Whether you’re working with independent contractors or hiring your first employee, building a business team brings with it a whole new area for compliance: labor and employment law.
Labor and employment laws cover everything from payroll and workers compensation to workplace posters to preventing discrimination and harassment in the workplace.
Unfortunately, there is no single government agency that oversees or enforces labor and employment laws, which in turn means there isn’t a central government source for the small or new employer to turn to for purposes of determining which laws do or do not apply to them. Further complicating matters for the small or new employer is the fact that different laws apply to employers of different sizes. The magic number is not the same, and it’s not always a “high” number like 15 or 20. Many of the laws, particularly at the state or city level, apply to employers with only a single employee.
While these factors don’t make it easy for young businesses to achieve compliance with labor and employment laws, the unfortunate truth is that difficulty is not a defense to a claim that a business violated the law. Here, we offer three early markers to assist young NYC businesses in identifying when they should be active in their labor and employment law compliance efforts.
Marker Number 1: Before you hire your first worker.
Once you’ve decided to hire your first worker (as either an employee or independent contractor), you should be talking to a labor and employment lawyer. A number of New York State labor laws, predominantly affecting wages, apply to employers with only one employee, as do a number of payroll obligations, such as tax withholding, wage reporting, and unemployment insurance contributions. The federal Immigration Reform and Control Act, which requires employers to verify the eligibility of their employees to work in the U.S., and the NYC Earned Sick Time Act, which mandates providing sick time to employees, also apply to employers with only one employee.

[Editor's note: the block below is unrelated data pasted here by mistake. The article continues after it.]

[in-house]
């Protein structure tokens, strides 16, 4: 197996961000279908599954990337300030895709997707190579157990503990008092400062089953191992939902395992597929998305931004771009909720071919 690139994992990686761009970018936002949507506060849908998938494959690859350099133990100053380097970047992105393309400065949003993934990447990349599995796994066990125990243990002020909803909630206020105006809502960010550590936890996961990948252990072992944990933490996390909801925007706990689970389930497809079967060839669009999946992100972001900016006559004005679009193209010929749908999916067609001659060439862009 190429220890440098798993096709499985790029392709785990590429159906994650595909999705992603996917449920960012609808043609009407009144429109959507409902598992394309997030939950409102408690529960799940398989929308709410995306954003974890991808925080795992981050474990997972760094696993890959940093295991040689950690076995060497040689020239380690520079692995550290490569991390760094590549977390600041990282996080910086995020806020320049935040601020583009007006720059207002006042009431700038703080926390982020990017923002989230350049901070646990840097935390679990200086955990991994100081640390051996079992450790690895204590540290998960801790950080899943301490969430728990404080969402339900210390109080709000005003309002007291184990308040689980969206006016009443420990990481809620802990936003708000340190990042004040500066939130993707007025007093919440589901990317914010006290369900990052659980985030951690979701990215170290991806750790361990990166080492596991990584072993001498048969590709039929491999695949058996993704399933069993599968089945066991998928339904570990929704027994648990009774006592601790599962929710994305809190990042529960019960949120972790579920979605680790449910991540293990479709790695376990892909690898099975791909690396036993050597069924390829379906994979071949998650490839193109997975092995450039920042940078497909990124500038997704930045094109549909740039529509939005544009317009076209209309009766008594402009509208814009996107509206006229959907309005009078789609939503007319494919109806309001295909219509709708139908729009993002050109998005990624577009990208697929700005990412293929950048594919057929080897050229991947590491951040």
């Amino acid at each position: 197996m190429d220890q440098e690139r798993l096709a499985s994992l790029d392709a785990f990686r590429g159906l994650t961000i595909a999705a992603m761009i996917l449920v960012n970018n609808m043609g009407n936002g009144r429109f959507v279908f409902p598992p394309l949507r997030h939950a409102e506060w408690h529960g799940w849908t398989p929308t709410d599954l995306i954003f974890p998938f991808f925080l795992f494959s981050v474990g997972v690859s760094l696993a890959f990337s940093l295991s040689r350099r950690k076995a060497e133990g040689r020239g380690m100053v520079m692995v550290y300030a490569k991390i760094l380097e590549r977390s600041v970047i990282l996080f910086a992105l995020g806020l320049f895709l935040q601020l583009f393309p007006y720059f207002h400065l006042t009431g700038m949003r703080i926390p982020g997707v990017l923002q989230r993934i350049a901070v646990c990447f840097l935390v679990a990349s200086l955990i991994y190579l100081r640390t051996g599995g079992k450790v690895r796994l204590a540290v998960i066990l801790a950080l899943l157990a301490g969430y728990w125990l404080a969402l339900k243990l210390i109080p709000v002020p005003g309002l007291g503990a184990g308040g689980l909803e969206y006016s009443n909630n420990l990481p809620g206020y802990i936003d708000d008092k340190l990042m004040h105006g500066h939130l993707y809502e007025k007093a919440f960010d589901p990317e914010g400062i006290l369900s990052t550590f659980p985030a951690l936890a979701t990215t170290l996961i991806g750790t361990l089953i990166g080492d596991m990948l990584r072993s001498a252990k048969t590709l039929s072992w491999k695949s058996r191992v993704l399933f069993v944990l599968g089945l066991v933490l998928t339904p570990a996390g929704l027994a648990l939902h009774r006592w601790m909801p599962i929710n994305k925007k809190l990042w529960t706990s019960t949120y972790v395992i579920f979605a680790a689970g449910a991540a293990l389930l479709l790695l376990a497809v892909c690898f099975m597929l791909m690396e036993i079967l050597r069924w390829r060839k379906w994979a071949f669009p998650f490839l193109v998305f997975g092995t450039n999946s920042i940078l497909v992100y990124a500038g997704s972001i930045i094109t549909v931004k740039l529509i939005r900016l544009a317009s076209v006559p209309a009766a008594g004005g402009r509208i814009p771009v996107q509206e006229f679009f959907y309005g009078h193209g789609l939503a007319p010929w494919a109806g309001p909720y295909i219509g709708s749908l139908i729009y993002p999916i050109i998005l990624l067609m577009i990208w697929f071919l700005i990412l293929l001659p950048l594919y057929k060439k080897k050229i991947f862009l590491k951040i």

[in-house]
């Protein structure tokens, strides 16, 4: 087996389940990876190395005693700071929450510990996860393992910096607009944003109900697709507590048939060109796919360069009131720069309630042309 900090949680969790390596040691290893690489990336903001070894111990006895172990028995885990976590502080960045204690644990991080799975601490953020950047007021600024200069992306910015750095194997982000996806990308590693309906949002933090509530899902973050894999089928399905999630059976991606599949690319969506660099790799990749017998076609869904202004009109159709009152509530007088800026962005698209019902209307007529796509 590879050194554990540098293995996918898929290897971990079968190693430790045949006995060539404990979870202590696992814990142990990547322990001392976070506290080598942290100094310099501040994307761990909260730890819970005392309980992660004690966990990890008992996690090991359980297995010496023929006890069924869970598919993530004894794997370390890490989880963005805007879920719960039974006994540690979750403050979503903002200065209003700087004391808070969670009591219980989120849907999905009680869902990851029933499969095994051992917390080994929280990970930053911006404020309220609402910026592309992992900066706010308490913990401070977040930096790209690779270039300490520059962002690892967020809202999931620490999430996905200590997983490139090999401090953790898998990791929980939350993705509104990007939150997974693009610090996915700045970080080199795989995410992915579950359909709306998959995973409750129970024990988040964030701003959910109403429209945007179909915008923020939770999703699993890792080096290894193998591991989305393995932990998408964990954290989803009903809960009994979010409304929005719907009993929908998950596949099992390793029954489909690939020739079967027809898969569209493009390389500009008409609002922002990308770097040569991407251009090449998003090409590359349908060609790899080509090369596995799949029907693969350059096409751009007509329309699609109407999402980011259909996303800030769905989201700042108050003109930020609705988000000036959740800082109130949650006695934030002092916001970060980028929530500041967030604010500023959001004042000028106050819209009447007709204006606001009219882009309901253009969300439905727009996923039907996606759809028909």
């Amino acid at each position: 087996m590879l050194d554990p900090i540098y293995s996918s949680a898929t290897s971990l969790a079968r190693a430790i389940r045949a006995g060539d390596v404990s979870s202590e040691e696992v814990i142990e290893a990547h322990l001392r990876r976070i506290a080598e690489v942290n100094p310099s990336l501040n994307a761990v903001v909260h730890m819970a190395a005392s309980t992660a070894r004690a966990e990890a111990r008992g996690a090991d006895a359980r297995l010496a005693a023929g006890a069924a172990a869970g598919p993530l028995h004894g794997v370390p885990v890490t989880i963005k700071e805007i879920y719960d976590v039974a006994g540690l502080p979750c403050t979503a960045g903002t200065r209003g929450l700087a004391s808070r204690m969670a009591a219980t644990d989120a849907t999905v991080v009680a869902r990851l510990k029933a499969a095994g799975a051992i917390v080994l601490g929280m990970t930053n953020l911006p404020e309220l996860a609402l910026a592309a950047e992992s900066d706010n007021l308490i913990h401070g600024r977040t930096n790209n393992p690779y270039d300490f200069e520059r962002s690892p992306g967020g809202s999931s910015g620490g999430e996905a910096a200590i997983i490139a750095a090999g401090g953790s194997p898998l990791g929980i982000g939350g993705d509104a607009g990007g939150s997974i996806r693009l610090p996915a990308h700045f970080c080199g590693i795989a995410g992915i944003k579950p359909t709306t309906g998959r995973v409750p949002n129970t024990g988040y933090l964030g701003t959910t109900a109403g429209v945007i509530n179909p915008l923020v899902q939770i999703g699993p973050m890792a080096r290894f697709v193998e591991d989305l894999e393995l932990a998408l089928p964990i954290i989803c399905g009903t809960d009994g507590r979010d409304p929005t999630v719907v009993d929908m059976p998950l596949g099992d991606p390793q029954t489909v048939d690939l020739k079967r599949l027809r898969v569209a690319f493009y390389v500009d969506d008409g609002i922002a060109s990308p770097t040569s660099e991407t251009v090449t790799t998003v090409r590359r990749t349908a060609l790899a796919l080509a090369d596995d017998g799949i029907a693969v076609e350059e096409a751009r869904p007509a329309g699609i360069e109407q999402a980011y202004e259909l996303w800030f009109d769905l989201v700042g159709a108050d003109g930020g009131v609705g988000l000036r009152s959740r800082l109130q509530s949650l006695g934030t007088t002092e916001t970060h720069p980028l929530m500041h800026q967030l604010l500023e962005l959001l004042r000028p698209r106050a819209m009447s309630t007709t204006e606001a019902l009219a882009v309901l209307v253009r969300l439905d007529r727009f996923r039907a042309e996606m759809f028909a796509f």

While these same laws and obligations don’t apply to independent contractors, too often independent contractors are misclassified and are really employees. A check-in with counsel before hiring any worker can help ensure that a young business wards off the many problems attendant with misclassification, and otherwise assist with compliance with the applicable laws.
Marker Number 2: Before you hire your fourth employee.
NYC employers should talk to a labor and employment lawyer about further compliance measures before they hire their fourth employee. At four employees, more labor and employment laws apply, including the New York State Human Rights Law and the New York City Human Rights Law, both of which prohibit discrimination and harassment in the workplace, and also require accommodation of disabled and pregnant employees.
Marker Number 3: Before you hire your fifteenth employee.
NYC employers should talk to a labor and employment lawyer about additional compliance measures before they hire their fifteenth employee. At fifteen employees, federal anti-discrimination laws such as Title VII and the Americans with Disabilities Act apply. At twenty employees, still more laws will apply, including the federal Age Discrimination in Employment Act and two additional provisions of the New York State Labor Law requiring blood donation leave and bone marrow donation leave.